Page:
Articles Tagged with Financial Advisor

Chicago-based Stoltmann Law Offices has represented investors who’ve suffered investment losses at the hands of financial and investment advisers who churned and burned their accounts. One of the most prevalent abuses in the securities industry is excessive trading, or “churning” client accounts. This practice, which is forbidden by industry regulators like FINRA and the SEC, is done to generate commissions, almost always at the expense of the client. As the stock market swings wildly during the Covid-19 pandemic, brokers take advantage by trading their clients’ accounts to generate commissions.

Brokers can open the door to churning by asking customers if they want an “active” trading strategy, which gives brokers discretionary ability to trade at will. Unless clients give specific directions on how and when to trade, brokers may take the opportunity to trade excessively and charge needlessly high commissions.

Churning has been the subject of numerous regulatory actions over several decades. Broker Frank Venturelli, a representative for First Standard in Red Bank, New Jersey, was cited by FINRA for excessive trading between 2016 and 2018. According to FINRA settlement, clients lost more than $373,000 during that period. Venturelli was suspended from the industry for 11 months and ordered to pay partial restitution of $30,000 to his clients.

AdobeStock_69736117-2-300x200According to a recent Financial Advisor article, a new scam has surfaced where scammers conducting fake online job interviews attempt to steal victims’ money. They may ask to provide personal or financial information, which, in that case, individuals are encouraged to terminate the call immediately. The scammers may also ask you to pay a fee. The scammers also have been requesting documents or files to be downloaded in order for them to capture keystrokes or mouse movements or even for them to take control of your webcam. Other signs may be if the scammer tells you the job is “guaranteed,” or “waiting for you,” and they may pressure you to commit to the job quickly and add poorly written text on the online video platform, or other communications. The scammers pretend to be involved with a range of legitimate organizations, including the Financial Industry Regulatory Authority (FINRA).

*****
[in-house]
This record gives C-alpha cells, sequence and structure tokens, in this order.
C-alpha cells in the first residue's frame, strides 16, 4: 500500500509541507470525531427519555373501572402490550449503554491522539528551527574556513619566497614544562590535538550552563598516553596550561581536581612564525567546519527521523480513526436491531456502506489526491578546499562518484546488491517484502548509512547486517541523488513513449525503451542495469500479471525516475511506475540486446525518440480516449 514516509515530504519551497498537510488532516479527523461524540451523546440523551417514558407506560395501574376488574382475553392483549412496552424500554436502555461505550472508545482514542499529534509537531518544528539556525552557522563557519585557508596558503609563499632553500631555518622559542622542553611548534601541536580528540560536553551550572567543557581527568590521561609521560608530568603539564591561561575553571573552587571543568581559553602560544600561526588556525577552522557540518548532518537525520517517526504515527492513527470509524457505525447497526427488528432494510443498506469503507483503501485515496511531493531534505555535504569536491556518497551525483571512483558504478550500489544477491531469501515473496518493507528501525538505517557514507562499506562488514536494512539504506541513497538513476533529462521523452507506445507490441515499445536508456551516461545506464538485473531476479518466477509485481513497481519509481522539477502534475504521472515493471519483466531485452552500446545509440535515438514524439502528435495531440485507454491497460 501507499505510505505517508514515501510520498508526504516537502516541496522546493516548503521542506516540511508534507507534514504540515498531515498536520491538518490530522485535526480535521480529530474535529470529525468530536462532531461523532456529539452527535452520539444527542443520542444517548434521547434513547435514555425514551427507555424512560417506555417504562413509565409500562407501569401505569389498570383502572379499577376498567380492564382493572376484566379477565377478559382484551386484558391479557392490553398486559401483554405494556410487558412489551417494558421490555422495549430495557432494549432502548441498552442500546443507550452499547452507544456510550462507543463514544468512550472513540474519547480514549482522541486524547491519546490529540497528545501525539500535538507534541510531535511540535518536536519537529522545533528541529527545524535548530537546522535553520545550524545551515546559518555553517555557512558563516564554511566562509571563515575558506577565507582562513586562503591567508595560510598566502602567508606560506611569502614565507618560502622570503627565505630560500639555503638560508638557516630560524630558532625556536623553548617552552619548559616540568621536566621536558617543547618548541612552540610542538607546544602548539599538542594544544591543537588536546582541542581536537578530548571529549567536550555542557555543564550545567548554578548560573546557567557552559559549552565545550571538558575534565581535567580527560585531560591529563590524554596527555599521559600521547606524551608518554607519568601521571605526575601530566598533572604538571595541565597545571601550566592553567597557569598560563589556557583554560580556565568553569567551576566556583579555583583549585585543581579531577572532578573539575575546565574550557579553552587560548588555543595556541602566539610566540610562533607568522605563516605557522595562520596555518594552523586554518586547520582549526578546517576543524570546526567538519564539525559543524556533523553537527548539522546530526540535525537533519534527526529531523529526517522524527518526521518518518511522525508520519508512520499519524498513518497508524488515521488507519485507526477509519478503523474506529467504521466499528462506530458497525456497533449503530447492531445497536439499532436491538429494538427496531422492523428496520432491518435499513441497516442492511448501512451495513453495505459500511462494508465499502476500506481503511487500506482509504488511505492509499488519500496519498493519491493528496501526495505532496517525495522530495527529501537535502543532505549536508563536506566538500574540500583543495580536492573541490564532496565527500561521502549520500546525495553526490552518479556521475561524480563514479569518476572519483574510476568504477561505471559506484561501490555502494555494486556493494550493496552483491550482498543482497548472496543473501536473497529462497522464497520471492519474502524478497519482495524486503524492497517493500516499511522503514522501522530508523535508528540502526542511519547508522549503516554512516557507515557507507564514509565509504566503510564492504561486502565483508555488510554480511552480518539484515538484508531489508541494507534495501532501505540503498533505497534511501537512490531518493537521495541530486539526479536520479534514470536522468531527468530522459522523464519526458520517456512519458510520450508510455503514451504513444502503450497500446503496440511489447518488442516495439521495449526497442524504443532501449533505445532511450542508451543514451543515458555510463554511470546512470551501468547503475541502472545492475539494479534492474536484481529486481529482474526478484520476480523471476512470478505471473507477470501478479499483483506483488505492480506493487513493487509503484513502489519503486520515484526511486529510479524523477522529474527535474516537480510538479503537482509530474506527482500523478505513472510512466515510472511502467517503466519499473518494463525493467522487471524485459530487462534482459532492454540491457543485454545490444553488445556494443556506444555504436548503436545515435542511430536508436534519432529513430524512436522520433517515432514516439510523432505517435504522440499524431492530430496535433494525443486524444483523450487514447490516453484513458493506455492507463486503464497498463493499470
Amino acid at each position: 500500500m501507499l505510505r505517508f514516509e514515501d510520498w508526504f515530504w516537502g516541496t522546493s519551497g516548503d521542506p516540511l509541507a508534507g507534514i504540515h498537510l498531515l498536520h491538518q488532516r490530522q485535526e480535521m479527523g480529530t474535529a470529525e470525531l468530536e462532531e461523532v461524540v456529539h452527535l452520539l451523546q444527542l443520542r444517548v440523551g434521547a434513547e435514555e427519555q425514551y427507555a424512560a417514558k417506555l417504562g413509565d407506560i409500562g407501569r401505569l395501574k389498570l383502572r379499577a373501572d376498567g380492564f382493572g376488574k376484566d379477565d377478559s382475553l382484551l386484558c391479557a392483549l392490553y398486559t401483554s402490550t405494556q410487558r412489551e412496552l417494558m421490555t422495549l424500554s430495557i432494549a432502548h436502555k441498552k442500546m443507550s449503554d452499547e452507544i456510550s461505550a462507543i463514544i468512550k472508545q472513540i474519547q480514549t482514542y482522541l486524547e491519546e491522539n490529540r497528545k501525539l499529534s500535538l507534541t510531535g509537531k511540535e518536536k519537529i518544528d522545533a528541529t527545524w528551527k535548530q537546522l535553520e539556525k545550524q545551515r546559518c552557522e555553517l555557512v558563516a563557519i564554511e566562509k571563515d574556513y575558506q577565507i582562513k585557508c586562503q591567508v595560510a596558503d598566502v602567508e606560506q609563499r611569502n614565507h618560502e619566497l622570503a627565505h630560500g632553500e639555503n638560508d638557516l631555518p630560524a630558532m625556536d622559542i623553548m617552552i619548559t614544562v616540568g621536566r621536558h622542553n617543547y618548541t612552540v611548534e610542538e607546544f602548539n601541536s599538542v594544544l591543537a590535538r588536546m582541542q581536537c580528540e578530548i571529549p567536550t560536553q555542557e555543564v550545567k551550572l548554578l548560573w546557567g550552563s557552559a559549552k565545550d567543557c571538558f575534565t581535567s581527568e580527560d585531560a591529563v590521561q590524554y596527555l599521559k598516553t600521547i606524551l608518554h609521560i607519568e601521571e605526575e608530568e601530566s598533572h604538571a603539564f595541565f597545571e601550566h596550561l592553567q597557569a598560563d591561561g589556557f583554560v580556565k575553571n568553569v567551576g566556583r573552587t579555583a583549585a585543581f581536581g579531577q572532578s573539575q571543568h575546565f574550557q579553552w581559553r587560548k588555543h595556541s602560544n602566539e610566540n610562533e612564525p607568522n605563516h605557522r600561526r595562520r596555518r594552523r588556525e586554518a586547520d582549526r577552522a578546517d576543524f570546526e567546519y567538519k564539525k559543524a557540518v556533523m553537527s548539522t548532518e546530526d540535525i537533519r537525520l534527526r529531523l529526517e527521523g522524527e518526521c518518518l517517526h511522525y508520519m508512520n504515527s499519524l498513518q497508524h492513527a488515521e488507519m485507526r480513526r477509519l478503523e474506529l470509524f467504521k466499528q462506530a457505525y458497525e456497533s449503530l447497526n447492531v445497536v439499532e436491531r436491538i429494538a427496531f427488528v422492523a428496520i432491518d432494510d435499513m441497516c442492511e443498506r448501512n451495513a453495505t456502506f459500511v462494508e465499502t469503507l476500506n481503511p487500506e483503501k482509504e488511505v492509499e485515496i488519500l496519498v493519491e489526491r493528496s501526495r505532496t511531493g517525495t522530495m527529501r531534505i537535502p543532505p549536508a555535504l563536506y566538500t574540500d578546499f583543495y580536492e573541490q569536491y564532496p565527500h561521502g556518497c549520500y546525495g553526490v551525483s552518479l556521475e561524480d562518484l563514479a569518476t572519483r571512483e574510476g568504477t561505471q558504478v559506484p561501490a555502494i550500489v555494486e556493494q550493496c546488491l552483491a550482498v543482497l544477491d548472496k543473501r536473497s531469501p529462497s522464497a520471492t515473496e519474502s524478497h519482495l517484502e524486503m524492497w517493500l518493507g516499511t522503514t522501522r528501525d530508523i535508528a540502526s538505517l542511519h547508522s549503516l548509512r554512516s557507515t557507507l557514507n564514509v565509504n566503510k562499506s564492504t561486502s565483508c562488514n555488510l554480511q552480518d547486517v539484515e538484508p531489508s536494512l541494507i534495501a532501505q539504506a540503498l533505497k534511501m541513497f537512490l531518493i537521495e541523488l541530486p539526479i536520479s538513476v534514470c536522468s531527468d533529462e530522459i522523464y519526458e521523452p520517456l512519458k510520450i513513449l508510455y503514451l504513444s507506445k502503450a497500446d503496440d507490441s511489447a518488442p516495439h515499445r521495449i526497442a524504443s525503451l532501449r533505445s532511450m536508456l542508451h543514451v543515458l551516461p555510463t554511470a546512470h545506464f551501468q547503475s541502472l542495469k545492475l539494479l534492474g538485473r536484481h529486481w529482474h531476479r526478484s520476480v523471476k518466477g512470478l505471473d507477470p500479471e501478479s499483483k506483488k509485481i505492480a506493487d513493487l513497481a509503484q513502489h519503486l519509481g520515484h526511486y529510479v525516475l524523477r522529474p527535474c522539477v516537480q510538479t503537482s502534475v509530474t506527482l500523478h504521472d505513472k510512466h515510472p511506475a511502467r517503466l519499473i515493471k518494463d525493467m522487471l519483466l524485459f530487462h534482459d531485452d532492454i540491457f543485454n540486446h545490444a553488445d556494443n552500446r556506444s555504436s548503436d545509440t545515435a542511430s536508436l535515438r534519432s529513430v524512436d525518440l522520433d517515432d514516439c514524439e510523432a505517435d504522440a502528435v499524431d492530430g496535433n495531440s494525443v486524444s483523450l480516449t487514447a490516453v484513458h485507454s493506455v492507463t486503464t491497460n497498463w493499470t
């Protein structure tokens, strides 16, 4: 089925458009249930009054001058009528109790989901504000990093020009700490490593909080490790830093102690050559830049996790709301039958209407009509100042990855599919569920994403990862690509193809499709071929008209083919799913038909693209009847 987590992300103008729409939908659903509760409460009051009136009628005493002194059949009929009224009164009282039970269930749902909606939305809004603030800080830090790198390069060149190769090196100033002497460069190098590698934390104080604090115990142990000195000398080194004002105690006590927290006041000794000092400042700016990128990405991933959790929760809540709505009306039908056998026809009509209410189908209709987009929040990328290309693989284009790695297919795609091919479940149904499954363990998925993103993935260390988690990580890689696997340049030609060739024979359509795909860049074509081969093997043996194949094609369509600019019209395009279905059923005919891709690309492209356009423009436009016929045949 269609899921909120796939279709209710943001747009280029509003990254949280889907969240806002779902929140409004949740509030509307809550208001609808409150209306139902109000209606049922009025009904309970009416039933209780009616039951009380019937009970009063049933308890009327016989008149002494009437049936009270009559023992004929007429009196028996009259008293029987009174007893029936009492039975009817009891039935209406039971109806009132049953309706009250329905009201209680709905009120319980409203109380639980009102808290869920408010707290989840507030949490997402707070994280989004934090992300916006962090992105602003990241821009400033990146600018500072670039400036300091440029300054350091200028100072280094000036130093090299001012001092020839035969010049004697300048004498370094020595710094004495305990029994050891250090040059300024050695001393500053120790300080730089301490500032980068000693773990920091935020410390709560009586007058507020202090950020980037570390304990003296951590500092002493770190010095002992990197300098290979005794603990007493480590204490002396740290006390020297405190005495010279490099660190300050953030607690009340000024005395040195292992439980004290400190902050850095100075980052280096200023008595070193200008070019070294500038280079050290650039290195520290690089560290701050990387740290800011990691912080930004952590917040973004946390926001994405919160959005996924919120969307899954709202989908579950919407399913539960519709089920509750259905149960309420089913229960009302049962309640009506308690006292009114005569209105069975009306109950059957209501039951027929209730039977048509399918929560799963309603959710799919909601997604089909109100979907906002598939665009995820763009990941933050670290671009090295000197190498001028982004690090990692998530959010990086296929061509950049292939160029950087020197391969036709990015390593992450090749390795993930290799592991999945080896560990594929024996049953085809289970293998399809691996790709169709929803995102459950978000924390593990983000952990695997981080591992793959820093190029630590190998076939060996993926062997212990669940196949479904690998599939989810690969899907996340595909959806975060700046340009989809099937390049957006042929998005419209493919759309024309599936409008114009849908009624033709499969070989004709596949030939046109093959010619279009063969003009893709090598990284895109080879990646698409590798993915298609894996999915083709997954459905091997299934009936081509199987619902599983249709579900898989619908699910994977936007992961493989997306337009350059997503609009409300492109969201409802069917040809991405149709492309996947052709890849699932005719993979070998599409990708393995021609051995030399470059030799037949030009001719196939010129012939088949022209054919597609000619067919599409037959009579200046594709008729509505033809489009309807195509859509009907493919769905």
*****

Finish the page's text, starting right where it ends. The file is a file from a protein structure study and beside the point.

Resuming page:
Stoltmann Law Offices is investigating Troy Stratos, financial advisor to celebrities and self-described and promoted entertainment entrepreneur. His company, Next Level Media, never made any money, although Stratos reported that it did over a 15 year period. Nicole Murphy, ex-wife of comedian Eddie Murphy, sued him for fraud in federal court, claiming he bilked her out of $11 million after she hired him as her financial advisor. He faces another civil judgment for $2.1 million, after a real estate broker and his friends invested $1.9 million to produce a CD. Stratos used his company to run a ponzi scheme, bilking investors out of millions of dollars, telling investors that he knew Middle Eastern princes who were interested in producing movies with him. He also claimed he knew Carlos Slim, one of the world’s richest men, and that he was buying stock in Facebook for him. Because of this, he told investors the stock could be sold at favorable prices. He sent three wire transfers for $11.25 million to buy the shares.

If you lost money with Troy Stratos, you may be able to recover it by calling Stoltmann Law Offices at 312-332-4200 and speaking to an attorney. We represent investors nationwide in securities matters. The call is free wit no obligation.

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